Diego de Ordas

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Diego de Ordás y Girón (* 1485 in Castroverde de Campos , Zamora , † 1532 on the Atlantic) was a Spanish conquistador . As one of the first Europeans, he took part in the exploration of Colombia and Panama .

Use in New Spain

Ordás was the first European to climb the Popocatépetl volcano .

In 1518 he joined Hernán Cortés with a ship and took an active part in the conquest of New Spain . He was probably induced to do so by Diego Velázquez de Cuéllar . Because at that time he was the steward of Velázquez ( governor of Cuba ) and possibly had the task of supervising Cortés. On March 25, 1519 he fought against the Mayan warriors at the Battle of Cintla, near the river Grijalva in Tabasco . When Cortés was elected captain general by his men , Ordás filed a formal objection and was chained. He was later convinced and followed Cortés as a loyal follower. Ordás was the first European to climb the Popocatépetl , accompanied by two companions in arms . In return, Emperor Charles V allowed him to include a fire-breathing volcano in his coat of arms . When Diego Velázquez de Cuéllar sent a fleet with an army of 1200 men under Pánfilo de Narváez to New Spain in 1520 to arrest Cortés, Ordás fought alongside Cortés against Pánfilo de Narváez and his old employer. He barely survived the escape from Tenochtitlan and the Noche Triste . He was wounded several times by Aztec warriors. In the following siege and conquest of Tenochtitlan he took part in the rank of captain. Diego de Ordás later explored the province of Oaxaca and sailed the Coatzacoalcos River . While Cortés was conquering Honduras , rumor of his death spread in New Spain. Ordás wanted to see for himself, so he sailed to Honduras and learned news there that apparently confirmed the rumor. With that he sailed back to New Spain and brought Cortés into serious trouble. The captain general was pronounced dead and his property distributed.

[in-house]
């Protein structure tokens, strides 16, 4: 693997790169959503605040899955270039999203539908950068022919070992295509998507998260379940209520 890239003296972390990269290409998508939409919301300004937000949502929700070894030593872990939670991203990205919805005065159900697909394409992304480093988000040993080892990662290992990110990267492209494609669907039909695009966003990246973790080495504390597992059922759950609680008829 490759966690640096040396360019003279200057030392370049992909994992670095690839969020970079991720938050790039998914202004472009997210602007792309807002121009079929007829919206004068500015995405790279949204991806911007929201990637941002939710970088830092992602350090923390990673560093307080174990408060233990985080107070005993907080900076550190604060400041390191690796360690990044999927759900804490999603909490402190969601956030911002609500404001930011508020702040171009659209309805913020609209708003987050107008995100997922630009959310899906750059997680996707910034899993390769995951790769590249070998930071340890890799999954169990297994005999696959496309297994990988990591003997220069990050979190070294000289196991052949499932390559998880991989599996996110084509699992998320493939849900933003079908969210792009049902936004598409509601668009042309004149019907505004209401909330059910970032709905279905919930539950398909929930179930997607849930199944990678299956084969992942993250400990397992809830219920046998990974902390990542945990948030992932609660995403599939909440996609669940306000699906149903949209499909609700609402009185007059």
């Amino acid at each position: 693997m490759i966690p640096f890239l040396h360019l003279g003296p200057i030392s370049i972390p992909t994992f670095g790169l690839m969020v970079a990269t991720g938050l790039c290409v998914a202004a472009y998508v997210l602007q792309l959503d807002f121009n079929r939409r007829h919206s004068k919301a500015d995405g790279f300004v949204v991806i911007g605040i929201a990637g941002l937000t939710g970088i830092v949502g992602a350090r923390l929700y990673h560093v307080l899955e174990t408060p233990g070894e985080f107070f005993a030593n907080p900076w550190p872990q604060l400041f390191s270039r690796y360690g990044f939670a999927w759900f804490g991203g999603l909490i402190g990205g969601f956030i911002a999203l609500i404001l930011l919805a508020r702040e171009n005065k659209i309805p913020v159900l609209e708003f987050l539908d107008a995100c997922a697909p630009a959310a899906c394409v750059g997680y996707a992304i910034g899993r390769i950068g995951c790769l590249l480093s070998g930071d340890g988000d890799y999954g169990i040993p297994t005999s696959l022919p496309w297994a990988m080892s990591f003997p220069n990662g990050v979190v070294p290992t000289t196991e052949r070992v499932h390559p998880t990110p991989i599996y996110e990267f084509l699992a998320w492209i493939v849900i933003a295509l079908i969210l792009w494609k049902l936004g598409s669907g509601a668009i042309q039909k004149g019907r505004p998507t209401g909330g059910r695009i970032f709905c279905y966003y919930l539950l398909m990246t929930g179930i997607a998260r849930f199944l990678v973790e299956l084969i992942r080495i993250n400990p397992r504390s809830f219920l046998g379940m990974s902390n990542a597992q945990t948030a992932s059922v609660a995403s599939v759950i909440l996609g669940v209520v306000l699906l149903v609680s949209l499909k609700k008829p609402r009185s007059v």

Spain and South America